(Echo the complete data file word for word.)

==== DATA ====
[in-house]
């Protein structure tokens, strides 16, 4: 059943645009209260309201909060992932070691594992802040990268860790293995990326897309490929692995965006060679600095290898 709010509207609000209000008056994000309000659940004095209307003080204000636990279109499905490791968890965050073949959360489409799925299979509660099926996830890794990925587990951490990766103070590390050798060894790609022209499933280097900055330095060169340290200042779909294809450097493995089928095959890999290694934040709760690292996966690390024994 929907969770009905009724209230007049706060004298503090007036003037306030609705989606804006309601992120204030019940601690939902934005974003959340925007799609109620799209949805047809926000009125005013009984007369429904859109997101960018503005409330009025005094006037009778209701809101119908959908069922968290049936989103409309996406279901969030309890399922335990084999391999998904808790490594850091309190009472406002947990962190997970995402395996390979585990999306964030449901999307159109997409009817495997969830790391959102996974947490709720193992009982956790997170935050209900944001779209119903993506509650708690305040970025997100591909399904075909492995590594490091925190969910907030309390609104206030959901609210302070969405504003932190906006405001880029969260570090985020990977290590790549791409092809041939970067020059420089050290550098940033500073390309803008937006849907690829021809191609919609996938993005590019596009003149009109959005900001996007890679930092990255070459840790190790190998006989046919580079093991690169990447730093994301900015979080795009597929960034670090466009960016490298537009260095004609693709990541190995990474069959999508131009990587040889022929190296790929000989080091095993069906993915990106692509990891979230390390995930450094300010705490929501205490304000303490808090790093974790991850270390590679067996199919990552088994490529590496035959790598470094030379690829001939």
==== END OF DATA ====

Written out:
[in-house]
């Protein structure tokens, strides 16, 4: 059943645009209260309201909060992932070691594992802040990268860790293995990326897309490929692995965006060679600095290898 709010509207609000209000008056994000309000659940004095209307003080204000636990279109499905490791968890965050073949959360489409799925299979509660099926996830890794990925587990951490990766103070590390050798060894790609022209499933280097900055330095060169340290200042779909294809450097493995089928095959890999290694934040709760690292996966690390024994 929907969770009905009724209230007049706060004298503090007036003037306030609705989606804006309601992120204030019940601690939902934005974003959340925007799609109620799209949805047809926000009125005013009984007369429904859109997101960018503005409330009025005094006037009778209701809101119908959908069922968290049936989103409309996406279901969030309890399922335990084999391999998904808790490594850091309190009472406002947990962190997970995402395996390979585990999306964030449901999307159109997409009817495997969830790391959102996974947490709720193992009982956790997170935050209900944001779209119903993506509650708690305040970025997100591909399904075909492995590594490091925190969910907030309390609104206030959901609210302070969405504003932190906006405001880029969260570090985020990977290590790549791409092809041939970067020059420089050290550098940033500073390309803008937006849907690829021809191609919609996938993005590019596009003149009109959005900001996007890679930092990255070459840790190790190998006989046919580079093991690169990447730093994301900015979080795009597929960034670090466009960016490298537009260095004609693709990541190995990474069959999508131009990587040889022929190296790929000989080091095993069906993915990106692509990891979230390390995930450094300010705490929501205490304000303490808090790093974790991850270390590679067996199919990552088994490529590496035959790598470094030379690829001939």